“The tigers are back in Sariska” was how Hotel Aravali in Alwar greeted us even before the beautiful receptionist could utter the good afternoon address.
Surrounded on all sides by Aravali hills, Alwar has a rich Rajputana culture to offer tourists from Delhi and Jaipur, starving for a peek into the royal lifestyle of the erstwhile Maharajahs. Sariska, which is an hours ride from here, is house to rare tigers, of which only a couple is alive because of rampant killing by smugglers until as late as 2004. Also many wild animals like antelopes, nilgai, wild boar, etc. can be found here.
Thanks to 26th January which fell on a Monday, the weekend was a day longer. A friend suggested Alwar and after a bit of googling on the net, we set off for Alwar. The Rajasthan State Bus, which we boarded from Sarai Kale Khan, dropped us at 2 o’clock (had the bus taken the Dharuhera-Bhiwadi road instead of the Sohna road, we would have reached an hour earlier).
“Sorry Sir but we don’t have any rooms vacant now”, the receptionist said, adding further, “except for an economy class room”, which she said with a pause.
“Looks like she thinks us an unfit for economy class room”, the thought was pleasing. “No probs” we said instead.
And so we were escorted to our room by the boy who didn’t let us carry our light baggage even though we insisted on carrying them ourselves. With a TV, double bed, warm blankets, geyser and cooler, this certainly wasn’t an economy room – all for Rs 500 that included breakfast as well.
Without wasting more time, we decided to head off for Alwar’s other places of interest.
Our first step was City Palace, which has turned into a Kachehri and also houses a museum, really rich in its offering. The museum has three sections – statues, paintings, and armoury. Statues dating back to 11th century and built in South-Indian style are found here in aplenty. They were surprisingly found in different parts of Rajasthan. There is a 9 ft long stuffed tiger, killed by one of the maharajahs of Alwar. The painting section also housed Vakyat-e-Babari, a handwritten biography of Babur. Also there were a metre long Mahabharat and Shiv Kavach. Radha Krishna pictures drawn in Rajasthani style and dating back to 11th century looked so fresh and vibrant. The armoury section is the richest – the entire wall has weapons on display – swords, bows and arrows, clubs, guns, rifles (two of them were more than 8 ft long), rocket launcher sized rifles, sheilds, the rajahs throne, his war gear and many more things.Photography isn’t allowed here or would have surely brought you some of the pictures.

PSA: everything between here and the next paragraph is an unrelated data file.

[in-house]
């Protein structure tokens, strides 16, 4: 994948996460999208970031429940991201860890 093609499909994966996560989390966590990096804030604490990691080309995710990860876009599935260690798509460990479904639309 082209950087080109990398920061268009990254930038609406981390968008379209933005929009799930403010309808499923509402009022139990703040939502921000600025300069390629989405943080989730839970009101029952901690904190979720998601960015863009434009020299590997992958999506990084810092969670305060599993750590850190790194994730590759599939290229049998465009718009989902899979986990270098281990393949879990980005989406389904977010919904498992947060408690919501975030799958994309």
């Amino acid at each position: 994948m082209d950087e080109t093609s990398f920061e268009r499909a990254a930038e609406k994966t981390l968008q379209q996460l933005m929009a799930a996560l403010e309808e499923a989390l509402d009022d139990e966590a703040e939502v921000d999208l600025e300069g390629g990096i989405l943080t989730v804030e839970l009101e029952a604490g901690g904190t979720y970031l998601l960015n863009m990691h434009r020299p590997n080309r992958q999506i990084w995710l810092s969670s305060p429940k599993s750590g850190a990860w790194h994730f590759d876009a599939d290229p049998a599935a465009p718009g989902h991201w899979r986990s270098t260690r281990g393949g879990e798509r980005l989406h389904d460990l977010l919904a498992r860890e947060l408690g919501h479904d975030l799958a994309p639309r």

I would like to draw attention to the state of the palace and museum. Now that it holds the commissioner’s office, walls all around are coloured with graffiti. There aren’t any directions to lead you to the museum until the third floor. A couple of boys guided us to the museum. The staff was basking in the sun – but they were good and told us not to take any photographs.
It was already evening by the time we came out of the museum. Also we were hungry and so we decided to head for the market. Though we would have loved to trek to the Bala Quila that is perched on top of a hill.
Finding a decent food joint turned out to be a major expedition. Although there were many a sweet shops around, we wanted to have something hot and spicy. We came across the only South Indian cafe by Gopal talkies after a half an hour search on Alwar roads.
Next I wanted to purchase some souvenirs, which I found in aplenty at shops in the market. There are many a jewellery shops found outside the city palace (looks like Rajasthanis have a huge demand for gold all the year round). I bought Jamnagar Bandhej style suits and hand woven sarees for my mother and bhabhis. I also purchased a bani-thani, which is a set of puppets, like the one shown in Paheli movie. It is said to bring good luck to the house. The local market offers a good bargain – not unlike some of the tourist destinations that fleece off tourists – by the way there were not many tourists around.
As night drew and our legs were aching with the hours of walking, we started off for our hotel room. A menu card by our bedside listed the dishes served in the restaurant. Too much to resist and we proceeded towards the restaurant.
Tables were nicely placed but not much people were around. Are we too early or too late, we thought.